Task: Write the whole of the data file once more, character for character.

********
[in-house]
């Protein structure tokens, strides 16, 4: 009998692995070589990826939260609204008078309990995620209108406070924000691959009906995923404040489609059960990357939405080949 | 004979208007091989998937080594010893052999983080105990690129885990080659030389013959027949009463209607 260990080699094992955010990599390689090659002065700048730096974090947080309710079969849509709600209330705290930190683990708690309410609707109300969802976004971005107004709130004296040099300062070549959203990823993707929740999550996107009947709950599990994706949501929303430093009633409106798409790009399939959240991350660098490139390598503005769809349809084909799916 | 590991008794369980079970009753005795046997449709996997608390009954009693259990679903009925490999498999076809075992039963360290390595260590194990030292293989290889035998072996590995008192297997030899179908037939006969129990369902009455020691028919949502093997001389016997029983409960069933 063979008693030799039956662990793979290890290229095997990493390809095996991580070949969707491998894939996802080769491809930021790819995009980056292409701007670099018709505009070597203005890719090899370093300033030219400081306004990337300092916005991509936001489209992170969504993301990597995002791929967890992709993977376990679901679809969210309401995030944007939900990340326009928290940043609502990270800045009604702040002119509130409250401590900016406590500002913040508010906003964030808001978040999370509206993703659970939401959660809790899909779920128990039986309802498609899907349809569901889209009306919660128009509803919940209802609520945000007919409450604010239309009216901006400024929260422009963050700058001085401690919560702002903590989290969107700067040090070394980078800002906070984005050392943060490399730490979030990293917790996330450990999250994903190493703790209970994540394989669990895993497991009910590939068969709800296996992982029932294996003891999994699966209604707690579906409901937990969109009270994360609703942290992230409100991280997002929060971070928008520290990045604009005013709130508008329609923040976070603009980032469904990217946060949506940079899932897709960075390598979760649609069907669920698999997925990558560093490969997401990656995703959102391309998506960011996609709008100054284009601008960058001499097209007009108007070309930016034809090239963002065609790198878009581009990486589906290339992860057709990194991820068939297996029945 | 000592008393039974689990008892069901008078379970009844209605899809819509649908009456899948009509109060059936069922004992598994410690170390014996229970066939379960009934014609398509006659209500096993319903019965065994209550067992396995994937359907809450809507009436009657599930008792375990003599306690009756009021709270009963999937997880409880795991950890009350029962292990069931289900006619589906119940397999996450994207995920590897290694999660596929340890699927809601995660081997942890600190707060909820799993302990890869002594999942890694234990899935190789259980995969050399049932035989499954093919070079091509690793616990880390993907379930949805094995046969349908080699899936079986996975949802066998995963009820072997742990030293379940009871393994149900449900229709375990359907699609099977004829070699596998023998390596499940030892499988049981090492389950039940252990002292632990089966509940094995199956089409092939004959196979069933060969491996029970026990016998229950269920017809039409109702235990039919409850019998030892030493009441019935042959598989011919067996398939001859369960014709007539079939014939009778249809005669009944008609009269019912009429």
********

[in-house]
């Protein structure tokens, strides 16, 4: 009998692995070589990826939260609204008078309990995620209108406070924000691959009906995923404040489609059960990357939405080949 | 004979208007091989998937080594010893052999983080105990690129885990080659030389013959027949009463209607 260990080699094992955010990599390689090659002065700048730096974090947080309710079969849509709600209330705290930190683990708690309410609707109300969802976004971005107004709130004296040099300062070549959203990823993707929740999550996107009947709950599990994706949501929303430093009633409106798409790009399939959240991350660098490139390598503005769809349809084909799916 | 590991008794369980079970009753005795046997449709996997608390009954009693259990679903009925490999498999076809075992039963360290390595260590194990030292293989290889035998072996590995008192297997030899179908037939006969129990369902009455020691028919949502093997001389016997029983409960069933 063979008693030799039956662990793979290890290229095997990493390809095996991580070949969707491998894939996802080769491809930021790819995009980056292409701007670099018709505009070597203005890719090899370093300033030219400081306004990337300092916005991509936001489209992170969504993301990597995002791929967890992709993977376990679901679809969210309401995030944007939900990340326009928290940043609502990270800045009604702040002119509130409250401590900016406590500002913040508010906003964030808001978040999370509206993703659970939401959660809790899909779920128990039986309802498609899907349809569901889209009306919660128009509803919940209802609520945000007919409450604010239309009216901006400024929260422009963050700058001085401690919560702002903590989290969107700067040090070394980078800002906070984005050392943060490399730490979030990293917790996330450990999250994903190493703790209970994540394989669990895993497991009910590939068969709800296996992982029932294996003891999994699966209604707690579906409901937990969109009270994360609703942290992230409100991280997002929060971070928008520290990045604009005013709130508008329609923040976070603009980032469904990217946060949506940079899932897709960075390598979760649609069907669920698999997925990558560093490969997401990656995703959102391309998506960011996609709008100054284009601008960058001499097209007009108007070309930016034809090239963002065609790198878009581009990486589906290339992860057709990194991820068939297996029945 | 000592008393039974689990008892069901008078379970009844209605899809819509649908009456899948009509109060059936069922004992598994410690170390014996229970066939379960009934014609398509006659209500096993319903019965065994209550067992396995994937359907809450809507009436009657599930008792375990003599306690009756009021709270009963999937997880409880795991950890009350029962292990069931289900006619589906119940397999996450994207995920590897290694999660596929340890699927809601995660081997942890600190707060909820799993302990890869002594999942890694234990899935190789259980995969050399049932035989499954093919070079091509690793616990880390993907379930949805094995046969349908080699899936079986996975949802066998995963009820072997742990030293379940009871393994149900449900229709375990359907699609099977004829070699596998023998390596499940030892499988049981090492389950039940252990002292632990089966509940094995199956089409092939004959196979069933060969491996029970026990016998229950269920017809039409109702235990039919409850019998030892030493009441019935042959598989011919067996398939001859369960014709007539079939014939009778249809005669009944008609009269019912009429």